Which of these 3 SEMA powerplants promises the brightest automotive future?

Matthew Fink

SEMA 2021 was packed with the typical crazy car builds, including a considerable contingent of overlanding trucks on display. Among all the excitement, however, there were three significant significant powerplants revealed, each occupying a different technological niche. Looking ahead, which one do you think will have the greatest impact on the automotive world in the years to come?

Ford Eluminator electric crate motor

Matthew Fink

Ford used a F100 to showcase its 281-hp electric crate motor, priced at $3900. The first e-crate motor from Ford Performance Parts, the Eluminator is basically the front motor from the Mach-E drivetrain. If you are already wondering if you can link two of these together to create a 480-hp and 634-lb-ft electric beast, the answer is yes, and that’s exactly what Ford stuffed into the vintage F100 it showcased on stage.

Part No. M-9000-MACH-E, the e-crate motor is already sold out at authorized Ford parts warehouse dealers or online at Ford Performance Parts, but inventory will be replenished. It is targeted at builders looking for a street-legal transverse-oriented powertrain to electrify their ride. You may not even need an engine hoist for this project, as it tips the scales at a mere 205 pounds.

Just to be clear, this is not plug-and-play ready. The Eluminator crate engine package includes a high-voltage motor-to-traction inverter harness, low-voltage harness connector, and vent tube assembly. That means it does not include all the bits and pieces you will need (like the battery that you’ll have to source yourself). Still very cool, but maybe not quite ready for a driveway engine swap.

Over time, Ford Performance plans to develop a wider list of components for the Eluminator powertrain, including battery systems, controllers, and traction inverters to someday make this more DIY-friendly. During the reveal, Ford shared that it will invest $30 billion into electric vehicle research and development through 2025.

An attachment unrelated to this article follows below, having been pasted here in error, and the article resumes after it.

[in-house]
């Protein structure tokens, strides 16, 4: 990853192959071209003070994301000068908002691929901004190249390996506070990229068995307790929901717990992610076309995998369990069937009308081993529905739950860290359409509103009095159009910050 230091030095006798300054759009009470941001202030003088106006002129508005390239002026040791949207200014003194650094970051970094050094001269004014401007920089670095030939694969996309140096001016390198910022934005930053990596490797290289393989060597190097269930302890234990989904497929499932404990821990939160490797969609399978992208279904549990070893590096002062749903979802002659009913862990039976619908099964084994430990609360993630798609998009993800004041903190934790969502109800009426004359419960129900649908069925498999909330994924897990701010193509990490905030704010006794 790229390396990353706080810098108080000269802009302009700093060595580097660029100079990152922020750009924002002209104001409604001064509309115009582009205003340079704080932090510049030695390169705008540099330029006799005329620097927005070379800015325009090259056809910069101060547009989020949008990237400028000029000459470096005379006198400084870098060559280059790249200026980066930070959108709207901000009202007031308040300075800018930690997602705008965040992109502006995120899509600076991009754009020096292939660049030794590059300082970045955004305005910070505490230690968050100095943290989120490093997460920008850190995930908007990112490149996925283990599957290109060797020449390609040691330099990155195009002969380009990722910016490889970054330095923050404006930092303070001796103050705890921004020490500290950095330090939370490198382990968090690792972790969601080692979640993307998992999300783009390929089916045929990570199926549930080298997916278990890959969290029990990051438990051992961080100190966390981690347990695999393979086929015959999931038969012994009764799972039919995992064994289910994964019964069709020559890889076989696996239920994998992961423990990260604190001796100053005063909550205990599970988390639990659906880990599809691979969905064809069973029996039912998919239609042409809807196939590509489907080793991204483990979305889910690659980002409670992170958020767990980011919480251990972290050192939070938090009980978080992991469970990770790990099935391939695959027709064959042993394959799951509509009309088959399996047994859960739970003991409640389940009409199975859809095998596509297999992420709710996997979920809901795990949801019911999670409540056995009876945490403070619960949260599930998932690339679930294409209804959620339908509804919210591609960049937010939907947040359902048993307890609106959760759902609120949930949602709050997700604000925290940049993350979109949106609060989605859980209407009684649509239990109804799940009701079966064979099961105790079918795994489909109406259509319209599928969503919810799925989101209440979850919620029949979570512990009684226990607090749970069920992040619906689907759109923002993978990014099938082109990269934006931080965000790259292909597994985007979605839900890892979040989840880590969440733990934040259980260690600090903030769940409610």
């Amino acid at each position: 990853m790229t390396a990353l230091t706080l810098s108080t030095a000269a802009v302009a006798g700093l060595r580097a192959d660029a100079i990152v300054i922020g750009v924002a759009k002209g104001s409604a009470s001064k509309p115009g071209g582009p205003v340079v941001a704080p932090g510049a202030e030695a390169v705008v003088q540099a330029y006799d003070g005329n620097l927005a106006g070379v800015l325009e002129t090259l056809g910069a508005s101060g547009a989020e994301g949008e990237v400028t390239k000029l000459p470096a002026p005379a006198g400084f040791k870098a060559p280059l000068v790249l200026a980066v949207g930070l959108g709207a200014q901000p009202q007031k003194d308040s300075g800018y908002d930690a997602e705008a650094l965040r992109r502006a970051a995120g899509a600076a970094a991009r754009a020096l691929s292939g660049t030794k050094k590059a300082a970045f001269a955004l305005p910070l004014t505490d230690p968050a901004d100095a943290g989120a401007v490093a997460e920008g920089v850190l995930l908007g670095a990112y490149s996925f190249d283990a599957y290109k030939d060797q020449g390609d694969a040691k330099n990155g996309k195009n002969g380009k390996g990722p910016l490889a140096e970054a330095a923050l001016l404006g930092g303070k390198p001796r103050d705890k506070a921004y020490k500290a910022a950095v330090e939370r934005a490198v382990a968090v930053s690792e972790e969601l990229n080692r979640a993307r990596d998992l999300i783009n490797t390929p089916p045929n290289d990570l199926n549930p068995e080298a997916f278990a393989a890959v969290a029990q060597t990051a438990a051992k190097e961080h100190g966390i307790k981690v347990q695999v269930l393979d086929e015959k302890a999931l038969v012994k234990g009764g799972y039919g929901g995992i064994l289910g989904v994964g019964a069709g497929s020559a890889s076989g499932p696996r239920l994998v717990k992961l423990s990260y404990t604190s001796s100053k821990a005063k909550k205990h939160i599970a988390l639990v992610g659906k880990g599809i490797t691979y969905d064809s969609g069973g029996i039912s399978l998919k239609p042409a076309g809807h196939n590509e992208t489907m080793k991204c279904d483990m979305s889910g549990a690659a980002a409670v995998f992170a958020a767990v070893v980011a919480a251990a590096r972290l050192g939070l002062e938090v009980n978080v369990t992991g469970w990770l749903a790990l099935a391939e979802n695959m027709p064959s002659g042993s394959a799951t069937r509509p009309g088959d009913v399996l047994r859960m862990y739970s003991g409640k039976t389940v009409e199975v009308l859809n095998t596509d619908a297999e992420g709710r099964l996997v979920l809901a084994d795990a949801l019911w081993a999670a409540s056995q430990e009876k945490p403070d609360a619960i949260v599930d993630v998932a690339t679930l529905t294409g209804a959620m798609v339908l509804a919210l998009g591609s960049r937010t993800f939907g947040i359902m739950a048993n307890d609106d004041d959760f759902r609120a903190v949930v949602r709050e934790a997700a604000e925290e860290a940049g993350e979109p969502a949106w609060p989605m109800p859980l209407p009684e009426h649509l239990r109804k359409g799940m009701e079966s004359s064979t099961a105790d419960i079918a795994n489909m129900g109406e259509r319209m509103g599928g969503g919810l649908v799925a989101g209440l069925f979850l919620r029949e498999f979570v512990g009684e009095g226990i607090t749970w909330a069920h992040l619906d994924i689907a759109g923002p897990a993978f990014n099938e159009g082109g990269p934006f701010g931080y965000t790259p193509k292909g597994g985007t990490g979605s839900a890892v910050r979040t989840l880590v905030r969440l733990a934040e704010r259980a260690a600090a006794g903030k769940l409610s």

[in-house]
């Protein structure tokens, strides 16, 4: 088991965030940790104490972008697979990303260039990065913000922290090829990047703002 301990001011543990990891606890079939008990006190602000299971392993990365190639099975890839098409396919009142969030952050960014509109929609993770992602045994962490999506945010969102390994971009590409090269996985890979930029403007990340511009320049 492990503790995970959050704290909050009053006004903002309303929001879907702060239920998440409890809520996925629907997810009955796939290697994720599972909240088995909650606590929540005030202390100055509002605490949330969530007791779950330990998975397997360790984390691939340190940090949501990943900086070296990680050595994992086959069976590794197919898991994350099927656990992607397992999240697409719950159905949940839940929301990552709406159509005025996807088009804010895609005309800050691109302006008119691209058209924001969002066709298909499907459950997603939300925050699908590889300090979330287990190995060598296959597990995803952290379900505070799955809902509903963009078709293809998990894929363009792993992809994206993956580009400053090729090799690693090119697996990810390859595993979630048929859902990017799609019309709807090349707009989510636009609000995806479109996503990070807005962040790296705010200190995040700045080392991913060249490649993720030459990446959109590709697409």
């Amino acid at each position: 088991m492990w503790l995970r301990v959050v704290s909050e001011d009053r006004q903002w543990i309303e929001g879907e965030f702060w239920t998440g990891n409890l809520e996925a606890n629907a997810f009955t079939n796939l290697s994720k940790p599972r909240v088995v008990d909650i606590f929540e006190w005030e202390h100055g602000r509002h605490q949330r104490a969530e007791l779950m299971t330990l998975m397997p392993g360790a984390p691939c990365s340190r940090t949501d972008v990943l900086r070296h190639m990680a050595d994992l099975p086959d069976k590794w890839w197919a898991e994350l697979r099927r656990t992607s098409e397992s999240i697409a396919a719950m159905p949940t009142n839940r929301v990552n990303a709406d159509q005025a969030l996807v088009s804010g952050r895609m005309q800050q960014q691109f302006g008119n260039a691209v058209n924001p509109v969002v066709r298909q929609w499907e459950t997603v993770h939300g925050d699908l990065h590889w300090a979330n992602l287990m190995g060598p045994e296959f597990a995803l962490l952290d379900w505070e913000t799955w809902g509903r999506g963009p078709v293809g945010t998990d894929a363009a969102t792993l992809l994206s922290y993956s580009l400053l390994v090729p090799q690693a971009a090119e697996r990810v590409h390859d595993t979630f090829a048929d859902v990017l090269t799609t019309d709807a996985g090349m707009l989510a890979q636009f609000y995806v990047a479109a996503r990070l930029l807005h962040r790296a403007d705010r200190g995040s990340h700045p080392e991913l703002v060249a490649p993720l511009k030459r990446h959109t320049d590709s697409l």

Chevy’s biggest-ever big-block

Matthew Fink
Matthew Fink

For the internal combustion engine lovers, fear not. Chevy did not want to be outdone and unveiled a 10.4-liter NATURALLY ASPIRATED V-8 crate motor with 1004-hp and 876 lb-ft of torque (on 93 octane). The 632, as it’s called, is the most powerful big-block Chevy has ever sold. Take that, Hellcat crate motor and your measly 1000 horses! To give you an idea of the size, each cylinder is as large as the entire engine in the current Chevy Trailblazer. Seriously. The crate motor won SEMA’s “Best New Performance Street Product” award at the show. After reaching out to Pace Performace in Youngstown, Ohio, we found the engine listed at $29,499, absent of any official price as of yet from Chevy.

Although Ford and Dodge also have huge high-horsepower crate motors, the Chevy is the only naturally aspirated one. Chevy says the engine should go on sale in early 2022. The good news is that when you are just going to get groceries and don’t need to get on the throttle for the full 1004 horses, the motor still produces 600 hp at only 3000 rpm. Seems like enough, right?

Arrington Performance and Diversified Creations Zero Emissions Hydrogen LS Motor

Matthew Fink

As I was taking a picture of the Chevy big-block, I could practically hear the folks in the Red Line Oil booth yelling, “Hold my beer!” Together with Diversified, Bosch, and Arrington, Red Line Oil took the cover off a 1948 Chevy 3100 truck it’s calling “Zero.” The truck is powered by a supercharged 6.2-liter Chevrolet Performance LS engine … that makes zero emissions. Zero.

How, you ask? Bosch converted this motor to run on hydrogen. Clean-burning hydrogen is injected into the port that goes directly into the cylinder, so this is still technically an internal combustion car and not a fuel cell. Not electric, but still zero emissions. The ostensible goal here is for this technology to eventually be retrofitted to any motor on earth. No price yet, because we’re not yet in the future and this is the only one that exists. Either way, Red Line Oil made an LS run with zero emissions that it claims costs the same to fuel up as regular unleaded. Pretty rad.

You decide!

Are we ready for electric crate motors, or should we leave electric to the professional engineers for now? What about 1000+ horsepower naturally aspirated crate motors? I guess hydrogen doesn’t have to mean boring, so how do you feel about that? Which technology do you think we will be seeing more of and which one would you like in your driveway? Let us know in the comments.

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